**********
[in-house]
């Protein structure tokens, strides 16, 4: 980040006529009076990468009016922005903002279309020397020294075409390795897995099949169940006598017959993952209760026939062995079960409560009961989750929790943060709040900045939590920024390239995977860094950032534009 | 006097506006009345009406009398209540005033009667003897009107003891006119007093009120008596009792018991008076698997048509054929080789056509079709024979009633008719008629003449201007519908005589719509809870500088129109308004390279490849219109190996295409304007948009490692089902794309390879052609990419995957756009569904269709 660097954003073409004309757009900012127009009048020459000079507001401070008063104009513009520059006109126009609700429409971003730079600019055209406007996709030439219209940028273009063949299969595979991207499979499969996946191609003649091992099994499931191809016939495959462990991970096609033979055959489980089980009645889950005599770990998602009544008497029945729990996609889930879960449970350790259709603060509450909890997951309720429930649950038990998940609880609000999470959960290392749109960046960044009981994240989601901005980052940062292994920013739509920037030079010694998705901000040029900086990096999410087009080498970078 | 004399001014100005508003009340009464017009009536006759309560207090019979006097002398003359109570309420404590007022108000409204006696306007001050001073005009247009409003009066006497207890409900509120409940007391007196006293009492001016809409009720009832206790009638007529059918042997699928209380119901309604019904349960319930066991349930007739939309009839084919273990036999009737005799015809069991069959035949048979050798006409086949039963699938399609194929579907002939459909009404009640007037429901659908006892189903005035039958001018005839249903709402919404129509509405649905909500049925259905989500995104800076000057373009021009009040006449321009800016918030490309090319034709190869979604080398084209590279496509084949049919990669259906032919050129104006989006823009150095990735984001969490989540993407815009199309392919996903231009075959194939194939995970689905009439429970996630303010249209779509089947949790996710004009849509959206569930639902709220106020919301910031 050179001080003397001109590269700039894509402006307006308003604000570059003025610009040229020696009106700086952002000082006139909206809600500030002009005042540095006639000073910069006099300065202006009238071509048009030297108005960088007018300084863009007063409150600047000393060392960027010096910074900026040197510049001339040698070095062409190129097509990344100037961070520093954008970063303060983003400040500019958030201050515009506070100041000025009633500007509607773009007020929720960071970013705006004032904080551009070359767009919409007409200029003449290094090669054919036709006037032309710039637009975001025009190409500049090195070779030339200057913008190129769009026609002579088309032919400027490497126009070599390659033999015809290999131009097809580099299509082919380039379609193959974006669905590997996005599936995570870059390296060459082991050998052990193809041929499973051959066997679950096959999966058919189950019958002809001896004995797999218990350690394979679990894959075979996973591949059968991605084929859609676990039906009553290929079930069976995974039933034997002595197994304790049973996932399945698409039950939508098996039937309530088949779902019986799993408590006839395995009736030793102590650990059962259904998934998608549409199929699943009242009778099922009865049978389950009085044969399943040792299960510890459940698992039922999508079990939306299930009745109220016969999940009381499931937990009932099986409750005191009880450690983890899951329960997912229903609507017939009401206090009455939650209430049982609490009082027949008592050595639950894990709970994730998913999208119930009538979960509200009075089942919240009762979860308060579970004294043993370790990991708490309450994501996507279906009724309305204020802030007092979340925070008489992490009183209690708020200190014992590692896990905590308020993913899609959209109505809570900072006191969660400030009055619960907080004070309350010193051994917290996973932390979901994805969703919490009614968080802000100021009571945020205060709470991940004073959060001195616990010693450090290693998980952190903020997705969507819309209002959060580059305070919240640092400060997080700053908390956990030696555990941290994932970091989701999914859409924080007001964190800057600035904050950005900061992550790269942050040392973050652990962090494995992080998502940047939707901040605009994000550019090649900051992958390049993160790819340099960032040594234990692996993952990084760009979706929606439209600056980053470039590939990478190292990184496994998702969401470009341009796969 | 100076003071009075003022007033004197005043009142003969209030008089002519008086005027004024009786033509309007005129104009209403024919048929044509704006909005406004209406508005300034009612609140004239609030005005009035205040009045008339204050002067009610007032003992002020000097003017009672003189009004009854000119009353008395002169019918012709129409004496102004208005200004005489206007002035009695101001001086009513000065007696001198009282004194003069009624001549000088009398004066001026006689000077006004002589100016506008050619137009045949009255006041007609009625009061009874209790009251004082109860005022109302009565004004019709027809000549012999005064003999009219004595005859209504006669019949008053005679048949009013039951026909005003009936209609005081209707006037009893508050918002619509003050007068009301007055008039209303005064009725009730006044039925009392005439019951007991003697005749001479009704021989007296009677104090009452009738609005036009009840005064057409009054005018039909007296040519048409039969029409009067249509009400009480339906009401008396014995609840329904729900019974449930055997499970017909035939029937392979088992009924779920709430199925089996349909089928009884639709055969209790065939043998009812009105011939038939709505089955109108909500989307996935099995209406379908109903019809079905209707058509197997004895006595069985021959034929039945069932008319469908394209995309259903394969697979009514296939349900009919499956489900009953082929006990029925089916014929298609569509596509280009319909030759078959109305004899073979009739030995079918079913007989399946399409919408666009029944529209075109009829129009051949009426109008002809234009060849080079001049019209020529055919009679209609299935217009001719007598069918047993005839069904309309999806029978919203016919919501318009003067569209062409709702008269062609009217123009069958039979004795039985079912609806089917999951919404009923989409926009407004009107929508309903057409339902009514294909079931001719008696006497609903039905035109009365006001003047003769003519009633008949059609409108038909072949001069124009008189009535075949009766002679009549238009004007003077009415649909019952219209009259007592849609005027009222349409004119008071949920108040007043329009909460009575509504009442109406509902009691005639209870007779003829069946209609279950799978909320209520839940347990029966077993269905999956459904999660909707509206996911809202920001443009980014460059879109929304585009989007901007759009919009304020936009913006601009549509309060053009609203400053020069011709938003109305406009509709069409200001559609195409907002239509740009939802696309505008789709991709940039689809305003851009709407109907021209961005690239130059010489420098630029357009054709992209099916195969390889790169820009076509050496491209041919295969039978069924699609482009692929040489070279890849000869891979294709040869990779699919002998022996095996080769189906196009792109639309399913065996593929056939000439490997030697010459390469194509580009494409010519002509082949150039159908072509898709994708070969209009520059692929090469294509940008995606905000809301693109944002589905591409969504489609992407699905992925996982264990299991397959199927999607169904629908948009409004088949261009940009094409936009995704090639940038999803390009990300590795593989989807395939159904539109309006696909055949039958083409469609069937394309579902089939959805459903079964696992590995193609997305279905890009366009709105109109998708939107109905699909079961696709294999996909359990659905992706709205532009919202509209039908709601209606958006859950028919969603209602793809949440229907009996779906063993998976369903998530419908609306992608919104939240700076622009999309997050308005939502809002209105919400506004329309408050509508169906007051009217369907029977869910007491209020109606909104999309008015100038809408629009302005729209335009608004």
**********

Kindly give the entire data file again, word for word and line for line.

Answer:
[in-house]
């Protein structure tokens, strides 16, 4: 980040006529009076990468009016922005903002279309020397020294075409390795897995099949169940006598017959993952209760026939062995079960409560009961989750929790943060709040900045939590920024390239995977860094950032534009 | 006097506006009345009406009398209540005033009667003897009107003891006119007093009120008596009792018991008076698997048509054929080789056509079709024979009633008719008629003449201007519908005589719509809870500088129109308004390279490849219109190996295409304007948009490692089902794309390879052609990419995957756009569904269709 660097954003073409004309757009900012127009009048020459000079507001401070008063104009513009520059006109126009609700429409971003730079600019055209406007996709030439219209940028273009063949299969595979991207499979499969996946191609003649091992099994499931191809016939495959462990991970096609033979055959489980089980009645889950005599770990998602009544008497029945729990996609889930879960449970350790259709603060509450909890997951309720429930649950038990998940609880609000999470959960290392749109960046960044009981994240989601901005980052940062292994920013739509920037030079010694998705901000040029900086990096999410087009080498970078 | 004399001014100005508003009340009464017009009536006759309560207090019979006097002398003359109570309420404590007022108000409204006696306007001050001073005009247009409003009066006497207890409900509120409940007391007196006293009492001016809409009720009832206790009638007529059918042997699928209380119901309604019904349960319930066991349930007739939309009839084919273990036999009737005799015809069991069959035949048979050798006409086949039963699938399609194929579907002939459909009404009640007037429901659908006892189903005035039958001018005839249903709402919404129509509405649905909500049925259905989500995104800076000057373009021009009040006449321009800016918030490309090319034709190869979604080398084209590279496509084949049919990669259906032919050129104006989006823009150095990735984001969490989540993407815009199309392919996903231009075959194939194939995970689905009439429970996630303010249209779509089947949790996710004009849509959206569930639902709220106020919301910031 050179001080003397001109590269700039894509402006307006308003604000570059003025610009040229020696009106700086952002000082006139909206809600500030002009005042540095006639000073910069006099300065202006009238071509048009030297108005960088007018300084863009007063409150600047000393060392960027010096910074900026040197510049001339040698070095062409190129097509990344100037961070520093954008970063303060983003400040500019958030201050515009506070100041000025009633500007509607773009007020929720960071970013705006004032904080551009070359767009919409007409200029003449290094090669054919036709006037032309710039637009975001025009190409500049090195070779030339200057913008190129769009026609002579088309032919400027490497126009070599390659033999015809290999131009097809580099299509082919380039379609193959974006669905590997996005599936995570870059390296060459082991050998052990193809041929499973051959066997679950096959999966058919189950019958002809001896004995797999218990350690394979679990894959075979996973591949059968991605084929859609676990039906009553290929079930069976995974039933034997002595197994304790049973996932399945698409039950939508098996039937309530088949779902019986799993408590006839395995009736030793102590650990059962259904998934998608549409199929699943009242009778099922009865049978389950009085044969399943040792299960510890459940698992039922999508079990939306299930009745109220016969999940009381499931937990009932099986409750005191009880450690983890899951329960997912229903609507017939009401206090009455939650209430049982609490009082027949008592050595639950894990709970994730998913999208119930009538979960509200009075089942919240009762979860308060579970004294043993370790990991708490309450994501996507279906009724309305204020802030007092979340925070008489992490009183209690708020200190014992590692896990905590308020993913899609959209109505809570900072006191969660400030009055619960907080004070309350010193051994917290996973932390979901994805969703919490009614968080802000100021009571945020205060709470991940004073959060001195616990010693450090290693998980952190903020997705969507819309209002959060580059305070919240640092400060997080700053908390956990030696555990941290994932970091989701999914859409924080007001964190800057600035904050950005900061992550790269942050040392973050652990962090494995992080998502940047939707901040605009994000550019090649900051992958390049993160790819340099960032040594234990692996993952990084760009979706929606439209600056980053470039590939990478190292990184496994998702969401470009341009796969 | 100076003071009075003022007033004197005043009142003969209030008089002519008086005027004024009786033509309007005129104009209403024919048929044509704006909005406004209406508005300034009612609140004239609030005005009035205040009045008339204050002067009610007032003992002020000097003017009672003189009004009854000119009353008395002169019918012709129409004496102004208005200004005489206007002035009695101001001086009513000065007696001198009282004194003069009624001549000088009398004066001026006689000077006004002589100016506008050619137009045949009255006041007609009625009061009874209790009251004082109860005022109302009565004004019709027809000549012999005064003999009219004595005859209504006669019949008053005679048949009013039951026909005003009936209609005081209707006037009893508050918002619509003050007068009301007055008039209303005064009725009730006044039925009392005439019951007991003697005749001479009704021989007296009677104090009452009738609005036009009840005064057409009054005018039909007296040519048409039969029409009067249509009400009480339906009401008396014995609840329904729900019974449930055997499970017909035939029937392979088992009924779920709430199925089996349909089928009884639709055969209790065939043998009812009105011939038939709505089955109108909500989307996935099995209406379908109903019809079905209707058509197997004895006595069985021959034929039945069932008319469908394209995309259903394969697979009514296939349900009919499956489900009953082929006990029925089916014929298609569509596509280009319909030759078959109305004899073979009739030995079918079913007989399946399409919408666009029944529209075109009829129009051949009426109008002809234009060849080079001049019209020529055919009679209609299935217009001719007598069918047993005839069904309309999806029978919203016919919501318009003067569209062409709702008269062609009217123009069958039979004795039985079912609806089917999951919404009923989409926009407004009107929508309903057409339902009514294909079931001719008696006497609903039905035109009365006001003047003769003519009633008949059609409108038909072949001069124009008189009535075949009766002679009549238009004007003077009415649909019952219209009259007592849609005027009222349409004119008071949920108040007043329009909460009575509504009442109406509902009691005639209870007779003829069946209609279950799978909320209520839940347990029966077993269905999956459904999660909707509206996911809202920001443009980014460059879109929304585009989007901007759009919009304020936009913006601009549509309060053009609203400053020069011709938003109305406009509709069409200001559609195409907002239509740009939802696309505008789709991709940039689809305003851009709407109907021209961005690239130059010489420098630029357009054709992209099916195969390889790169820009076509050496491209041919295969039978069924699609482009692929040489070279890849000869891979294709040869990779699919002998022996095996080769189906196009792109639309399913065996593929056939000439490997030697010459390469194509580009494409010519002509082949150039159908072509898709994708070969209009520059692929090469294509940008995606905000809301693109944002589905591409969504489609992407699905992925996982264990299991397959199927999607169904629908948009409004088949261009940009094409936009995704090639940038999803390009990300590795593989989807395939159904539109309006696909055949039958083409469609069937394309579902089939959805459903079964696992590995193609997305279905890009366009709105109109998708939107109905699909079961696709294999996909359990659905992706709205532009919202509209039908709601209606958006859950028919969603209602793809949440229907009996779906063993998976369903998530419908609306992608919104939240700076622009999309997050308005939502809002209105919400506004329309408050509508169906007051009217369907029977869910007491209020109606909104999309008015100038809408629009302005729209335009608004």